The Top 3 Tru-oil Alternatives That’ll Give Your Guitar A Fine Finish

What makes Tru-oil so special isn’t just the glow that it gives to wooden surfaces.

It’s also the way this finish is so incredibly easy to apply, building up more of its film on the surface. As well as the stand-out shine it leaves behind with it’s trademark high gloss finish.

But, despite its popularity, this special oil-blend product isn’t always the easiest thing to find at a local hardware store.

So, if you are in the market for a Tru-oil finish – but can’t buy it – what other options do you have?

Well, keep reading to discover the three best alternatives that’ll give your guitar a fantastic finish…

The Top 3 Tru-oil Alternatives That’ll Give Your Guitar A Fine Finish

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First Off, What Do We Want From A Tru-oil Alternative?

Okay, so here’s the thing… Tru-oil has three big advantages as a finishing choice;

  1. Drying Time: It hardens and cures incredibly quickly. Much faster than other natural oil finishes.
  2. Quick Application: This stuff goes on smooth as silk. No need for any sanding between coats of Tru-oil.
  3. Shiny Appearance: It really intensifies the look of wood grain.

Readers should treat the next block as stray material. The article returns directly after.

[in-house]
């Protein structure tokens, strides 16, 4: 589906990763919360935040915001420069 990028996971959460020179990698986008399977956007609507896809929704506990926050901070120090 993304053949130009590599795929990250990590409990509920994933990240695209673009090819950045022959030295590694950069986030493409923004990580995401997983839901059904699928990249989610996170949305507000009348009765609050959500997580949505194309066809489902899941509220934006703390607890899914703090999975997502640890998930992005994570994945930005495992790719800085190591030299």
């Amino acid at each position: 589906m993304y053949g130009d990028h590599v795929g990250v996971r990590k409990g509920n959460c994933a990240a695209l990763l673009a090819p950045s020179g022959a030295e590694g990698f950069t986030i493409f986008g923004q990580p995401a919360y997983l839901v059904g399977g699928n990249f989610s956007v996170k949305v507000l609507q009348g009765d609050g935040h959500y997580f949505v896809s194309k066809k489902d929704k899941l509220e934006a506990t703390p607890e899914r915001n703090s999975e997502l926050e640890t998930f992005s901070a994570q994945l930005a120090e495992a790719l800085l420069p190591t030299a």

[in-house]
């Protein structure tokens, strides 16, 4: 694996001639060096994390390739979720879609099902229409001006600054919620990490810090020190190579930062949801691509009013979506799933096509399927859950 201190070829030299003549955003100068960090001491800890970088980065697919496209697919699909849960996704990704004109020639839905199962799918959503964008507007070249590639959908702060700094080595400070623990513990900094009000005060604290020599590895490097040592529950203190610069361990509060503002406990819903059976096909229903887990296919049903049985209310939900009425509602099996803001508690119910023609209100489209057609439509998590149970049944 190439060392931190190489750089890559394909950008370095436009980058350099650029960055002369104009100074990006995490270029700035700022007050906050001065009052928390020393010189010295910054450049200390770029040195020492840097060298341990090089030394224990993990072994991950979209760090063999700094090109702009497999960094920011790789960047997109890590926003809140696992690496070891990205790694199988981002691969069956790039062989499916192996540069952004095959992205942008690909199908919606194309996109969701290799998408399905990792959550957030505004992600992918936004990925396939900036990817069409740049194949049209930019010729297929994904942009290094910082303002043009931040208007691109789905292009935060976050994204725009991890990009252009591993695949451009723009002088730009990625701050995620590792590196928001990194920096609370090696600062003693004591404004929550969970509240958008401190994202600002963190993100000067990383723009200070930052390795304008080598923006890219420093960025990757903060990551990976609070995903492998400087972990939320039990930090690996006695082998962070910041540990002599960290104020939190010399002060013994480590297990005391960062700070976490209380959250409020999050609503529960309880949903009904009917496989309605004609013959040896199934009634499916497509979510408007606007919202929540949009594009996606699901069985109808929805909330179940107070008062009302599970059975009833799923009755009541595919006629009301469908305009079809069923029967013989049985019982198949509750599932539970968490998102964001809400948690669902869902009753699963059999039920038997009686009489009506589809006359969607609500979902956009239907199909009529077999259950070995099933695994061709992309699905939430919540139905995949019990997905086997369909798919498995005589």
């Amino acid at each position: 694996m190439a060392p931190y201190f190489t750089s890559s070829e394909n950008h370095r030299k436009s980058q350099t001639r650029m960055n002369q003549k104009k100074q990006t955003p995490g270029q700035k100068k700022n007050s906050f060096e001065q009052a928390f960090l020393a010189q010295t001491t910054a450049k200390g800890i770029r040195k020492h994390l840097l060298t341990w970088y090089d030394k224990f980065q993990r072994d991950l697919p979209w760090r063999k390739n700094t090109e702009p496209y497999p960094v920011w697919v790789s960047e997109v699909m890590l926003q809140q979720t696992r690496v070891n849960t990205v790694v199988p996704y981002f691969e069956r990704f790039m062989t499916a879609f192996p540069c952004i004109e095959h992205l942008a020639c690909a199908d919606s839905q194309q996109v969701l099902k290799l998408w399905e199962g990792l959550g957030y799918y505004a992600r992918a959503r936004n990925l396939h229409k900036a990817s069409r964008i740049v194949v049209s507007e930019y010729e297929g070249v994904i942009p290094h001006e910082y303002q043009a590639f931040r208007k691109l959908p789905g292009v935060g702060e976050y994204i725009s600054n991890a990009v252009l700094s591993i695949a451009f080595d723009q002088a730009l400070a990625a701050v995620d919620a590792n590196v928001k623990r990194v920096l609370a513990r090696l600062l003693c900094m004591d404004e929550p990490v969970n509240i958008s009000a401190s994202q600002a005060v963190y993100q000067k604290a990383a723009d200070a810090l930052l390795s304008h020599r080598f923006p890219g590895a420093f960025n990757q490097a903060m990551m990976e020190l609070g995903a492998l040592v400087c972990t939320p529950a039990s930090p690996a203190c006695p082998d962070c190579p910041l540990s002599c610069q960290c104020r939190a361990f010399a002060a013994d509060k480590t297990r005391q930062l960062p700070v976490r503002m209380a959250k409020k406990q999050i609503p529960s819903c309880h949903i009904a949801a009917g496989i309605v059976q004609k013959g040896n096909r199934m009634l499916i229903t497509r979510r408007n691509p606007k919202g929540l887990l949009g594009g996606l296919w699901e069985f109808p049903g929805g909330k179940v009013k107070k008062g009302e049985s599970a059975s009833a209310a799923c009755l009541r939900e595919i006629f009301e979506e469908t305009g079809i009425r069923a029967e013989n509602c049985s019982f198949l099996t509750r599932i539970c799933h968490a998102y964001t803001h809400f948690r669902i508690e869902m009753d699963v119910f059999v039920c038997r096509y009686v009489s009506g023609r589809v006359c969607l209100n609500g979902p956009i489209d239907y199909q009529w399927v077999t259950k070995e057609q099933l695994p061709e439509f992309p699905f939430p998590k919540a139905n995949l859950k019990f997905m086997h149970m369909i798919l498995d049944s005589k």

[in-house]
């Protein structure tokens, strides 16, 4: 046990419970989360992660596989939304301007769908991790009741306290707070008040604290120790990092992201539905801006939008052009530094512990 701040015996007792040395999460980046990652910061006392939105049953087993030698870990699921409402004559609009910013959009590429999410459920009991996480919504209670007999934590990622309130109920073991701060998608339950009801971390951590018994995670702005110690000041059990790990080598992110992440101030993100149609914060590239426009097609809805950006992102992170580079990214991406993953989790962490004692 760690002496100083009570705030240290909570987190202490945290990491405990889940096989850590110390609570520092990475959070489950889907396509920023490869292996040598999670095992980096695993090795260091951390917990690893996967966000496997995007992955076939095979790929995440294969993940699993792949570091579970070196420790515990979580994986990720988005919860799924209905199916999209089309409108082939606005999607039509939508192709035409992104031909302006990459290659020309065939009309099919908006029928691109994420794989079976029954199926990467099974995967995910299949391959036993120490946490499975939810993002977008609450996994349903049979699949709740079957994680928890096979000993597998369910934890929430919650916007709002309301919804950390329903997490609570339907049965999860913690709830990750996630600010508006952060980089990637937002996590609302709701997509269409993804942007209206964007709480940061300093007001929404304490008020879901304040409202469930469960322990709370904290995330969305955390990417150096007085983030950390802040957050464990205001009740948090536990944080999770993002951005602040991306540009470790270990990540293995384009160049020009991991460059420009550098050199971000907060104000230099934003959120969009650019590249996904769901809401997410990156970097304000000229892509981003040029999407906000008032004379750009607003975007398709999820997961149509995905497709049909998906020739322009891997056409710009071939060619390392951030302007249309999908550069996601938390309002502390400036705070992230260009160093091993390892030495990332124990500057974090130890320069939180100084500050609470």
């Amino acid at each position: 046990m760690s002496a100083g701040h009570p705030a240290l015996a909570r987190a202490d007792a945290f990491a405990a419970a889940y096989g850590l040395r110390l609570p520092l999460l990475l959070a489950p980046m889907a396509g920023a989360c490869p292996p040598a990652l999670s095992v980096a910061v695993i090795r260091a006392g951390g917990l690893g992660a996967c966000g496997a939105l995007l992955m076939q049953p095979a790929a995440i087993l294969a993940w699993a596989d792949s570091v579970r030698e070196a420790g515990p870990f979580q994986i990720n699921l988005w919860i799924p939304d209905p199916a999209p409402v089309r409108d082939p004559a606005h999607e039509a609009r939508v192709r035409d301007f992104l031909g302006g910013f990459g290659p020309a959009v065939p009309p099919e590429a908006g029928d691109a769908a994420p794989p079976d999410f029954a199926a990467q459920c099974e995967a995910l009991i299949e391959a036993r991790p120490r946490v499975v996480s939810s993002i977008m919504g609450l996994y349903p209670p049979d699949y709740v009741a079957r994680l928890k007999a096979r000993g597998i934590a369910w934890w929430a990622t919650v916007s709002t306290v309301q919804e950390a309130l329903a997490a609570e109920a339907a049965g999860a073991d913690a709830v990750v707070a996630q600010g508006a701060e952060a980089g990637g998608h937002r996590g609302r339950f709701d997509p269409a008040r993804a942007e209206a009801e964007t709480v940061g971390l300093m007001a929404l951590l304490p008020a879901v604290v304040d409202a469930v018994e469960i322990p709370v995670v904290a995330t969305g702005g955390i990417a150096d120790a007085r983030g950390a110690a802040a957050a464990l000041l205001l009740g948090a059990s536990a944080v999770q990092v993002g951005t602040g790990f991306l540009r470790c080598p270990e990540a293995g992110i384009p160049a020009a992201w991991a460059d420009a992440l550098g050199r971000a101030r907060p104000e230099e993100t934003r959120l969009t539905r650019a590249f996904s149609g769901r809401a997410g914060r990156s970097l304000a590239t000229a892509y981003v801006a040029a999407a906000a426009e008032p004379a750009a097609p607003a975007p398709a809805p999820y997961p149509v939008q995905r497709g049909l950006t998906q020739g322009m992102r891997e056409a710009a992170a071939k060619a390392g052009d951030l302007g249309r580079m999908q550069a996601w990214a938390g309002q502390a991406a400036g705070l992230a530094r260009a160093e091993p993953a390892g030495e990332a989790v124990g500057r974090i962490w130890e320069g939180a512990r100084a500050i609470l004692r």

Now, here’s the thing… any honest-to-goodness Tru-oil alternative simply won’t come with all three of these advantages.

Either they will take longer to dry than Tru-oil, or they leave behind a less shiny finish. Or, they require more elbow grease and work when it comes to applying them onto timber.

But, so long as you know what you are in for, these other finishes should still give your guitar a good end result all the same.

Is Tru-oil A Drying Oil? Yes it is. This finish will dry in as little as 2 hours, turning from a liquid into a film that is solid enough to take on another coat.

Which 3 Finishes Are Comparable To Tru-oil?

1). Linseed Oil

Linseed oil is a natural oil finish that can be hand-rubbed into lumber, giving it a warm amber glow.

It works best by soaking into wood, sinking in much deeper than Tru-oil, and does most of its building up underneath the surface.

But Isn’t Tru-oil Just Linseed Oil?

Tru-oil’s ingredients contain Linseed oil, but they aren’t one and the same product.

Linseed oil is a thick viscous substance that’s been crushed out of Flaxseed. While Tru-oil blends Linseed oil with other ingredients such as mineral paint thinners and varnish.

Those additional ingredients are why Tru-oil is a much thinner and runnier substance than Linseed oil.

So, What Is The Real Difference Between Tru-oil And Linseed Oil?

Basically, time. Or, to be more specific, drying time. Don’t be surprised if you’re sat around waiting days for raw Linseed oil to dry in-between coats.

Even the fast drying version of Linseed oil takes forever.

Boiled Linseed oil, (also referred to as BLO), is essentially raw Linseed oil that has been put through a superheated chemical process. This process improves the drying time of Linseed oil by a lot. Whereas Linseed oil can take 3+ days to dry, BLO can take just 24 hours to do the same.

But those drying times are incredibly lengthy when we put it up against Tru-oils mere 2-4 hour waiting time.